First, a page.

Utah County Juvenile Court Locations and Information

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The Utah Juvenile Court System is used for two purposes: (1) adjudicating children under eighteen years old when they commit crimes, and (2) determining what to do with children in cases of abuse and neglect.  If a juvenile commits a crime, the juvenile court is the only court that handles the process of what happens to that juvenile offender (unless the juvenile is tried as an adult).  Juvenile courts also have the power to make rulings regarding child custody and has the power to terminate parental rights.  The juvenile court also works with foster homes, group homes, treatment centers, and juvenile detention facilities.

If you are under eighteen and have a criminal case, and are being tried as a juvenile, then your case will likely be heard before the juvenile court.  Additionally, this court has the power to order changes to child custody – but that may also happen at a district court, instead.

Juvenile Criminal Proceedings in Utah

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While people under the age of eighteen can break the law, and that is considered a “criminal” act, juvenile offenders are treated very differently from adult criminals.  First, while the court may appear to be a “criminal” court in most important aspects, the goal of juvenile justice systems across the county is to rehabilitate juvenile offenders, not punish them.  Because of this, the proceedings are different from adult criminal proceedings.

Juveniles are often charged with the same kinds of crimes that adults may be charged with.  Rather than punishment, though, the juvenile justice system seeks to help juveniles stop committing crime.

Some of the crimes the juvenile courts focus on are:

  • Drinking
  • Possession of marijuana, other drugs, and drug paraphernalia
  • Graffiti and vandalism
  • Shoplifting
  • Driving Under the Influence (DUI)

Some of the ways that the juvenile justice system deals with juvenile offenders is by:

  • Placing juveniles on probation with monitoring by a juvenile probation officer
  • Ordering juveniles to pay restitution for damaged property or injuries
  • Drug and alcohol awareness or rehabilitation programs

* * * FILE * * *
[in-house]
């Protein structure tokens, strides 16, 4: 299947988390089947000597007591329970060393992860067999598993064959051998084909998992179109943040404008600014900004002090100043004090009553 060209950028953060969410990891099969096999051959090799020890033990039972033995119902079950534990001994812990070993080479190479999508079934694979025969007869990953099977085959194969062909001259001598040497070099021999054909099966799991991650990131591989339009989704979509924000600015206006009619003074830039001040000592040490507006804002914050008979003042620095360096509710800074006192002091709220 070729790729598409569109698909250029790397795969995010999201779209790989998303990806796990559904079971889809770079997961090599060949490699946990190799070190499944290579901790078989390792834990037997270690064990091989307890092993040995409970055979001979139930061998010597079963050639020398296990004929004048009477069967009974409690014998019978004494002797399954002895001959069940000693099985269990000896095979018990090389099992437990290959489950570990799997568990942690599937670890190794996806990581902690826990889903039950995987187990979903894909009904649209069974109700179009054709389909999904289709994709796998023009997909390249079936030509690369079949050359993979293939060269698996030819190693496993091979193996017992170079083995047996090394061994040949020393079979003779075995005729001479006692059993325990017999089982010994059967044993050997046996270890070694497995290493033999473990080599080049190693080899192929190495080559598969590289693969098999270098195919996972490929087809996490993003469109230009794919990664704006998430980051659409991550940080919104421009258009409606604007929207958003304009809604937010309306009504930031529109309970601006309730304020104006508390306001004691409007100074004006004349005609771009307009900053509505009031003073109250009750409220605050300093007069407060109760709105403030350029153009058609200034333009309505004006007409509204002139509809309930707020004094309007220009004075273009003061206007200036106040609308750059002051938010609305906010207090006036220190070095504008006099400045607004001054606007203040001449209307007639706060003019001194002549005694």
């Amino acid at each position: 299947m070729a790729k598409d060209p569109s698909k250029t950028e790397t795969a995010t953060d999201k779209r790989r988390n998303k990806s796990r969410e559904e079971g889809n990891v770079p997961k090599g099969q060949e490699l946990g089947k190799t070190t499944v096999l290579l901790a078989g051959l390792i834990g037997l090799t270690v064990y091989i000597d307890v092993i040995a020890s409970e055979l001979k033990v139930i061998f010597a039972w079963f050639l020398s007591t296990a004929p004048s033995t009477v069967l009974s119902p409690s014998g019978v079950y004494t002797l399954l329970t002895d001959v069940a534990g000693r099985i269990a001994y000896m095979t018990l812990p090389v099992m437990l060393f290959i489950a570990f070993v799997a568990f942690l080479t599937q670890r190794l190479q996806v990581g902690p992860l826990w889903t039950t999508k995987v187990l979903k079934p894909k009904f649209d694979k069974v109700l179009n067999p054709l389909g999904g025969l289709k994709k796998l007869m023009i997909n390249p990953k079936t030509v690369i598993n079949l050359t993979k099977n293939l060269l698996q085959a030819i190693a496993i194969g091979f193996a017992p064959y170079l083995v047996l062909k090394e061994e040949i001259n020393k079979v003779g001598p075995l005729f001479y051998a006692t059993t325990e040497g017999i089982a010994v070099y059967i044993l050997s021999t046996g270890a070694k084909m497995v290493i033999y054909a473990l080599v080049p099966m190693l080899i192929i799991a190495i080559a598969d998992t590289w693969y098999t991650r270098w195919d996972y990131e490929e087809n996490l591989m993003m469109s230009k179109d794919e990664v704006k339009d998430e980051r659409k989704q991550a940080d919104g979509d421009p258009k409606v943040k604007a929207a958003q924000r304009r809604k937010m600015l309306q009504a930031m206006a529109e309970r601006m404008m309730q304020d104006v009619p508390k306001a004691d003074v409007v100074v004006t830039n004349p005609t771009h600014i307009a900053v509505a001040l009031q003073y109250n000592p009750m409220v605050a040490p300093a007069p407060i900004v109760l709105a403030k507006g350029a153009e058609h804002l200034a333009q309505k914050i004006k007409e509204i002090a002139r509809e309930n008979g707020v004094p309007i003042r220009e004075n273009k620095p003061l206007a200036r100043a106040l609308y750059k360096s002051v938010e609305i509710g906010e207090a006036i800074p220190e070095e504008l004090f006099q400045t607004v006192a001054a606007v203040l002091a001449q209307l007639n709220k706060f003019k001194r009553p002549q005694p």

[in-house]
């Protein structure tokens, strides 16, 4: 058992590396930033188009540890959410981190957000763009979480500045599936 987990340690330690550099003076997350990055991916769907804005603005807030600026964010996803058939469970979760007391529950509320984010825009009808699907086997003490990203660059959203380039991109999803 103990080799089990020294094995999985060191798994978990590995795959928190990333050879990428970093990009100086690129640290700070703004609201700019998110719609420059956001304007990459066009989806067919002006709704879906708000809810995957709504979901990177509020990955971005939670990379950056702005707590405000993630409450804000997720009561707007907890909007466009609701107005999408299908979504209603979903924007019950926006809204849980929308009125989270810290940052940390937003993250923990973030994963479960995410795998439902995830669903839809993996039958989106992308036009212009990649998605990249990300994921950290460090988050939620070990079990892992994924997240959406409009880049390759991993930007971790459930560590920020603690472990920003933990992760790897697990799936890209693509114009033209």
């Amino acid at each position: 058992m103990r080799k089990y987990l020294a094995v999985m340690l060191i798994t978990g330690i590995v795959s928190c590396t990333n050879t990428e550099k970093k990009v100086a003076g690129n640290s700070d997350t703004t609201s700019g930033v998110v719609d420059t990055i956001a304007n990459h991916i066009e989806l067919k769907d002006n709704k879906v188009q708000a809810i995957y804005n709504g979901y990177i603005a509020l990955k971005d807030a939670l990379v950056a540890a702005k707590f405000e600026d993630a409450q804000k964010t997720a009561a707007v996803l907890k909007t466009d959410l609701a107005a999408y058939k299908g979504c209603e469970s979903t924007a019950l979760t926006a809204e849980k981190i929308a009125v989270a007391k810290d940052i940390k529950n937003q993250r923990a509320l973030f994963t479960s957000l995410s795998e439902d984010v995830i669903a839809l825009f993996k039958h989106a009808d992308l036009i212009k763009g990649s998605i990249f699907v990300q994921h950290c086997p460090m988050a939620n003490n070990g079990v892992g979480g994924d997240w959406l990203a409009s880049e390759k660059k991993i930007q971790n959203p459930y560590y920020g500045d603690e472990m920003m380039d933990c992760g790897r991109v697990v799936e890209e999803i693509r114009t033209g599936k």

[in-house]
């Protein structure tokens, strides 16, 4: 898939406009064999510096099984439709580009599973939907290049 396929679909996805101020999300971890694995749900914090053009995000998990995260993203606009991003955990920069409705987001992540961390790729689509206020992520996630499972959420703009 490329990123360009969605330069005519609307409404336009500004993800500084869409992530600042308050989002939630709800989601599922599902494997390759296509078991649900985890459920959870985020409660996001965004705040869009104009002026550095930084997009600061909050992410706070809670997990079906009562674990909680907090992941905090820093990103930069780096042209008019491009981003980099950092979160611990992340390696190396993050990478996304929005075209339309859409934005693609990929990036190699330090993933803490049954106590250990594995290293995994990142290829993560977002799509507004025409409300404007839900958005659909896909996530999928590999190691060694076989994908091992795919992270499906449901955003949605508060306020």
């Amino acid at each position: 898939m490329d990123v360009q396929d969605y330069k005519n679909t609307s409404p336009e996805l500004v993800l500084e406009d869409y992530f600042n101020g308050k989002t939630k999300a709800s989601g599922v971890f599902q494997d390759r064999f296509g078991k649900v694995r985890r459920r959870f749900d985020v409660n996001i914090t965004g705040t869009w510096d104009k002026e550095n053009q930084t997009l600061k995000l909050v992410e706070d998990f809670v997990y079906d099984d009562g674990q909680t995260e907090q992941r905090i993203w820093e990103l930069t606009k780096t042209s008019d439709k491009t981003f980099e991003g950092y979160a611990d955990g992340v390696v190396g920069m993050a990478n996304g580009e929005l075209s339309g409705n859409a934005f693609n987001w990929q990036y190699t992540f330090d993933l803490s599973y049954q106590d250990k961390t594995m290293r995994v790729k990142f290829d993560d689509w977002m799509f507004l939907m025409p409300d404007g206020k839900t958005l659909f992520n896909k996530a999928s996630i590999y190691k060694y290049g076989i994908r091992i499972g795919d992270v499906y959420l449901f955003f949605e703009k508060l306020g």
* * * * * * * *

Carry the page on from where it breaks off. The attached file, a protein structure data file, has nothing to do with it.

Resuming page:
• Counseling
  • Community service

These “punishments,” again, are aimed at helping to prevent further criminal activity for juveniles, giving them a chance to correct their behavior before they turn eighteen.

There are some situations where a juvenile can be tried as an adult.  If the crime is a “Serious Youth Offender” felony, such as aggravated assault, aggravated robbery, aggravated sexual assault, attempted murder, etc., then a sixteen or seventeen year old is automatically tried as an adult instead.  Additionally, for any crime committed by a juvenile over the age of fourteen, the prosecutor may ask the judge to “certify” the juvenile to be tried as an adult.  It is important to seek the counsel of an experienced juvenile defense attorney, who may be able to help get a juvenile de-certified and tried as a juvenile.

Child Custody, Abuse, and Neglect Proceedings

Utah’s juvenile courts also have the power to make decisions regarding child custody.  A typical child custody issue involving divorce will likely not go before a juvenile court.  Instead, that could be a case for the district courts.  If you are confused about which court will be handling your case, it may be in your best interest to consult with an attorney.

If you are involved in a custody dispute and are considering taking it to court in Utah County, one of these courts listed below will likely be where most of your case is heard.  Darwin Overson is an experienced family law lawyer, in addition to criminal defense attorney, and handles child custody cases, in Utah County.

Utah County Juvenile Court Locations

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Utah County has four juvenile courts that handle cases in their geographic area.  The following is a list of these courts, along with the judges that sit at each court, the addresses, and the phone numbers of the courts.  Note that one of the people listed under judges is a “commissioner,” rather than a judge.  Commissioners, in this context, are trained as attorneys and are empowered to handle some cases instead of a judge.

 (“J.” is the abbreviation for Judge.) 

  • American Fork Juvenile Court – North Utah County
    • Judges – Presiding J. Suchada Bazzelle
    • Address – Church St. and E Main St.
      75 East 80 North
      Suite 201
      American Fork, UT 84003
  • Orem Juvenile Court – Orem/North Utah County
    • Judges – J. Douglas Nielsen
      J. Mary Noonan
    • Address – 99 East Center Street
      Orem, UT 84057
    • Phone – (801) 764-5820
  • Provo Juvenile Court – Provo/South Utah County
    • Judges – J. Brent H. Bartholomew
      Commissioner Joshua Faulkner
    • Address – 2021 South State
      Provo, UT 84606
    • Phone – (801) 354-7200
  • Spanish Fork Juvenile Court
    • Address – 775 West Center Street
      Spanish Fork, UT 84660
    • Phone – (801) 804-4780

If you are looking for additional information, such as directions, websites, or fax numbers, check the County’s court directory here.

Our Utah Juvenile Defense Attorneys Have the Experience to Handle Your Child’s Case

If your child is under eighteen and has been charged with a misdemeanor or a felony in Utah County, and you need a criminal defense lawyer to help you with your case, call Darwin Overson.  Darwin Overson is currently accepting new clients who have been charged with juvenile crimes in Utah County and other counties in Utah.  For a consultation, call (801) 758-2287.  Darwin also handles cases involving child custody.